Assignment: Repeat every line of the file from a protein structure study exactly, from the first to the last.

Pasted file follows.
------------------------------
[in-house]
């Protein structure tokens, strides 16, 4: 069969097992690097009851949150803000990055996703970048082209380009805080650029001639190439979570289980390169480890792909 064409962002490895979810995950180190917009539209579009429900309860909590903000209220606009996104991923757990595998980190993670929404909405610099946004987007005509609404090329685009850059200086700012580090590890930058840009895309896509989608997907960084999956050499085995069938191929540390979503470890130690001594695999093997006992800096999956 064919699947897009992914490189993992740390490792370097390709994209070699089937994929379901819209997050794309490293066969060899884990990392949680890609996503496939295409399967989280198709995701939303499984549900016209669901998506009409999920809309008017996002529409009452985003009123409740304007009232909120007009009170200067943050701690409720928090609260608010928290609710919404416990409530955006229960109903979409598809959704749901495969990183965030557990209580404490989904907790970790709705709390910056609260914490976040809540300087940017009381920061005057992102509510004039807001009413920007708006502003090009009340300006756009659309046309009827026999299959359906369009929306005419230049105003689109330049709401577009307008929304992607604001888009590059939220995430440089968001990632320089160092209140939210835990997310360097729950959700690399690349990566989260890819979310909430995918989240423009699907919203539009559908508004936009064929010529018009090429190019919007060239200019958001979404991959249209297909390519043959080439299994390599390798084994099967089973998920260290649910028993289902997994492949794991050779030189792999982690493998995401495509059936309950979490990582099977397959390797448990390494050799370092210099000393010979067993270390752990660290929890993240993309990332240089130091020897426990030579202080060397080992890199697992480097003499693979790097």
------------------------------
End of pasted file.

[in-house]
């Protein structure tokens, strides 16, 4: 069969097992690097009851949150803000990055996703970048082209380009805080650029001639190439979570289980390169480890792909 064409962002490895979810995950180190917009539209579009429900309860909590903000209220606009996104991923757990595998980190993670929404909405610099946004987007005509609404090329685009850059200086700012580090590890930058840009895309896509989608997907960084999956050499085995069938191929540390979503470890130690001594695999093997006992800096999956 064919699947897009992914490189993992740390490792370097390709994209070699089937994929379901819209997050794309490293066969060899884990990392949680890609996503496939295409399967989280198709995701939303499984549900016209669901998506009409999920809309008017996002529409009452985003009123409740304007009232909120007009009170200067943050701690409720928090609260608010928290609710919404416990409530955006229960109903979409598809959704749901495969990183965030557990209580404490989904907790970790709705709390910056609260914490976040809540300087940017009381920061005057992102509510004039807001009413920007708006502003090009009340300006756009659309046309009827026999299959359906369009929306005419230049105003689109330049709401577009307008929304992607604001888009590059939220995430440089968001990632320089160092209140939210835990997310360097729950959700690399690349990566989260890819979310909430995918989240423009699907919203539009559908508004936009064929010529018009090429190019919007060239200019958001979404991959249209297909390519043959080439299994390599390798084994099967089973998920260290649910028993289902997994492949794991050779030189792999982690493998995401495509059936309950979490990582099977397959390797448990390494050799370092210099000393010979067993270390752990660290929890993240993309990332240089130091020897426990030579202080060397080992890199697992480097003499693979790097």